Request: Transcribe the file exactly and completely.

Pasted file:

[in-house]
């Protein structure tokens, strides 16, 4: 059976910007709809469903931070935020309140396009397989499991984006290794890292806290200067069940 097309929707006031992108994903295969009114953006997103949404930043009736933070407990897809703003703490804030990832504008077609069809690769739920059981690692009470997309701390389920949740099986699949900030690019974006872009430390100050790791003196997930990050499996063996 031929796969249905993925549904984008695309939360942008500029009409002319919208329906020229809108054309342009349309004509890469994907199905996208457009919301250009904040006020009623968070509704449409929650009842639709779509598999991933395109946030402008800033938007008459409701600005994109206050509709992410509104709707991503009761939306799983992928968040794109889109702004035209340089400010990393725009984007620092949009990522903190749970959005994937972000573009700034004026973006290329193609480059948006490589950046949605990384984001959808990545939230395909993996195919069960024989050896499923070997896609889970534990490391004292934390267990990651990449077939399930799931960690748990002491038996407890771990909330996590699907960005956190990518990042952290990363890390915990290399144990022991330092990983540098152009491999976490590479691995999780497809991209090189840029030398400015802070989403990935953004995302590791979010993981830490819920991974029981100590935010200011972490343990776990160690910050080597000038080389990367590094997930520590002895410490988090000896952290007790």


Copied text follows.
[in-house]
């Protein structure tokens, strides 16, 4: 059976910007709809469903931070935020309140396009397989499991984006290794890292806290200067069940 097309929707006031992108994903295969009114953006997103949404930043009736933070407990897809703003703490804030990832504008077609069809690769739920059981690692009470997309701390389920949740099986699949900030690019974006872009430390100050790791003196997930990050499996063996 031929796969249905993925549904984008695309939360942008500029009409002319919208329906020229809108054309342009349309004509890469994907199905996208457009919301250009904040006020009623968070509704449409929650009842639709779509598999991933395109946030402008800033938007008459409701600005994109206050509709992410509104709707991503009761939306799983992928968040794109889109702004035209340089400010990393725009984007620092949009990522903190749970959005994937972000573009700034004026973006290329193609480059948006490589950046949605990384984001959808990545939230395909993996195919069960024989050896499923070997896609889970534990490391004292934390267990990651990449077939399930799931960690748990002491038996407890771990909330996590699907960005956190990518990042952290990363890390915990290399144990022991330092990983540098152009491999976490590479691995999780497809991209090189840029030398400015802070989403990935953004995302590791979010993981830490819920991974029981100590935010200011972490343990776990160690910050080597000038080389990367590094997930520590002895410490988090000896952290007790």